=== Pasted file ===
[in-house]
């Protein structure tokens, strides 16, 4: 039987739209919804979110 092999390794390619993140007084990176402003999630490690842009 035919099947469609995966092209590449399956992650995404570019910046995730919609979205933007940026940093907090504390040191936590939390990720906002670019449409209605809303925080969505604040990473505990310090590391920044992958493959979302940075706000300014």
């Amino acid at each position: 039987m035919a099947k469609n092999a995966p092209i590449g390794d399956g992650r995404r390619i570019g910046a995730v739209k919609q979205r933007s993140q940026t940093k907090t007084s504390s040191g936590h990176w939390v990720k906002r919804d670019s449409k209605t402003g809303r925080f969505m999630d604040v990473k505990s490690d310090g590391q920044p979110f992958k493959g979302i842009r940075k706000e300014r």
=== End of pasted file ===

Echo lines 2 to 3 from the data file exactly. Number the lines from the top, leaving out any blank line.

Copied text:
């Protein structure tokens, strides 16, 4: 039987739209919804979110 092999390794390619993140007084990176402003999630490690842009 035919099947469609995966092209590449399956992650995404570019910046995730919609979205933007940026940093907090504390040191936590939390990720906002670019449409209605809303925080969505604040990473505990310090590391920044992958493959979302940075706000300014």
């Amino acid at each position: 039987m035919a099947k469609n092999a995966p092209i590449g390794d399956g992650r995404r390619i570019g910046a995730v739209k919609q979205r933007s993140q940026t940093k907090t007084s504390s040191g936590h990176w939390v990720k906002r919804d670019s449409k209605t402003g809303r925080f969505m999630d604040v990473k505990s490690d310090g590391q920044p979110f992958k493959g979302i842009r940075k706000e300014r």